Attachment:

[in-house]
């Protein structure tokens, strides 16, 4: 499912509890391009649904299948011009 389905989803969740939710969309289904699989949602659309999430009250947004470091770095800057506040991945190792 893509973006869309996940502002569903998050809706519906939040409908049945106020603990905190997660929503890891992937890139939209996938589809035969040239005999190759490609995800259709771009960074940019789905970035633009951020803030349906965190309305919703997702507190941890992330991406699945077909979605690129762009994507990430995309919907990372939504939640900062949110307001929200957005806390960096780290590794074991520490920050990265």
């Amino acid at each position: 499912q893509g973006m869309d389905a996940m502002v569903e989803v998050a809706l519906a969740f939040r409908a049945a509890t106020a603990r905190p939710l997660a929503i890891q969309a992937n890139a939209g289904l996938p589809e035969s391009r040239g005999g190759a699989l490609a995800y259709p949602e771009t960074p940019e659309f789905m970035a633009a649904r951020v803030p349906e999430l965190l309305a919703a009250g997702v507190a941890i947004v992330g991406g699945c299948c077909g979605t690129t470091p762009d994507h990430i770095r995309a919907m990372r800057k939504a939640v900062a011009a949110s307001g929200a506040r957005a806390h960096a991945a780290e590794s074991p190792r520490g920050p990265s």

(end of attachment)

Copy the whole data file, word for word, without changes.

[in-house]
């Protein structure tokens, strides 16, 4: 499912509890391009649904299948011009 389905989803969740939710969309289904699989949602659309999430009250947004470091770095800057506040991945190792 893509973006869309996940502002569903998050809706519906939040409908049945106020603990905190997660929503890891992937890139939209996938589809035969040239005999190759490609995800259709771009960074940019789905970035633009951020803030349906965190309305919703997702507190941890992330991406699945077909979605690129762009994507990430995309919907990372939504939640900062949110307001929200957005806390960096780290590794074991520490920050990265």
């Amino acid at each position: 499912q893509g973006m869309d389905a996940m502002v569903e989803v998050a809706l519906a969740f939040r409908a049945a509890t106020a603990r905190p939710l997660a929503i890891q969309a992937n890139a939209g289904l996938p589809e035969s391009r040239g005999g190759a699989l490609a995800y259709p949602e771009t960074p940019e659309f789905m970035a633009a649904r951020v803030p349906e999430l965190l309305a919703a009250g997702v507190a941890i947004v992330g991406g699945c299948c077909g979605t690129t470091p762009d994507h990430i770095r995309a919907m990372r800057k939504a939640v900062a011009a949110s307001g929200a506040r957005a806390h960096a991945a780290e590794s074991p190792r520490g920050p990265s």